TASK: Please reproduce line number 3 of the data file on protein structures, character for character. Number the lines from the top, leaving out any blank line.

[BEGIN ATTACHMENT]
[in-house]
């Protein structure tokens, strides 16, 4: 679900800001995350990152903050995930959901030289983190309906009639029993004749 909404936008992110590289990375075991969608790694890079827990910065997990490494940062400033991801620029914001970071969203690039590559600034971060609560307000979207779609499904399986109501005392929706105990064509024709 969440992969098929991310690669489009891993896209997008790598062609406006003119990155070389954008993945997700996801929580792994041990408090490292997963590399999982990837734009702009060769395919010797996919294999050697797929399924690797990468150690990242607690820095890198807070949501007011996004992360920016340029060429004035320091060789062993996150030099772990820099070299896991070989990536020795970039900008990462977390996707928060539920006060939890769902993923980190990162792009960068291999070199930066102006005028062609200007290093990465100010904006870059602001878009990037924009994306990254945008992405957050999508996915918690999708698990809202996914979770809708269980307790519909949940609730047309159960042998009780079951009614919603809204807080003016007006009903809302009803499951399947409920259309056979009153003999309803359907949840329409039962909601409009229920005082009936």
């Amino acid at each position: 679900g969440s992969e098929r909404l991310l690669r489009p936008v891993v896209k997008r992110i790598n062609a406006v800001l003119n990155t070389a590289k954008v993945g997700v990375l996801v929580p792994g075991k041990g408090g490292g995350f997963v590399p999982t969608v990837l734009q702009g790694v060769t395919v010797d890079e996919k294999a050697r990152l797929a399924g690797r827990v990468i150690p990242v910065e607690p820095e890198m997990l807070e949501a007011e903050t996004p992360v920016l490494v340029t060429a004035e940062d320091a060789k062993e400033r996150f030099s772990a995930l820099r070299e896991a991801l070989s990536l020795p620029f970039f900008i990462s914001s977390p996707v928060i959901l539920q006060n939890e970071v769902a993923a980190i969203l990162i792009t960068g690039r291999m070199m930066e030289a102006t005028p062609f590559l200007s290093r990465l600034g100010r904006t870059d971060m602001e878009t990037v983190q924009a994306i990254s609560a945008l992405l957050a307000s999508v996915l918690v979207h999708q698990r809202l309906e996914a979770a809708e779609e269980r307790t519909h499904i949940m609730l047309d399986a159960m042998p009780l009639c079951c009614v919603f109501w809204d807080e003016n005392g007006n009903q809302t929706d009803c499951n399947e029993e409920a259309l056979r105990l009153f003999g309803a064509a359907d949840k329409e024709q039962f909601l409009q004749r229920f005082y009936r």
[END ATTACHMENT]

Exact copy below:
């Amino acid at each position: 679900g969440s992969e098929r909404l991310l690669r489009p936008v891993v896209k997008r992110i790598n062609a406006v800001l003119n990155t070389a590289k954008v993945g997700v990375l996801v929580p792994g075991k041990g408090g490292g995350f997963v590399p999982t969608v990837l734009q702009g790694v060769t395919v010797d890079e996919k294999a050697r990152l797929a399924g690797r827990v990468i150690p990242v910065e607690p820095e890198m997990l807070e949501a007011e903050t996004p992360v920016l490494v340029t060429a004035e940062d320091a060789k062993e400033r996150f030099s772990a995930l820099r070299e896991a991801l070989s990536l020795p620029f970039f900008i990462s914001s977390p996707v928060i959901l539920q006060n939890e970071v769902a993923a980190i969203l990162i792009t960068g690039r291999m070199m930066e030289a102006t005028p062609f590559l200007s290093r990465l600034g100010r904006t870059d971060m602001e878009t990037v983190q924009a994306i990254s609560a945008l992405l957050a307000s999508v996915l918690v979207h999708q698990r809202l309906e996914a979770a809708e779609e269980r307790t519909h499904i949940m609730l047309d399986a159960m042998p009780l009639c079951c009614v919603f109501w809204d807080e003016n005392g007006n009903q809302t929706d009803c499951n399947e029993e409920a259309l056979r105990l009153f003999g309803a064509a359907d949840k329409e024709q039962f909601l409009q004749r229920f005082y009936r």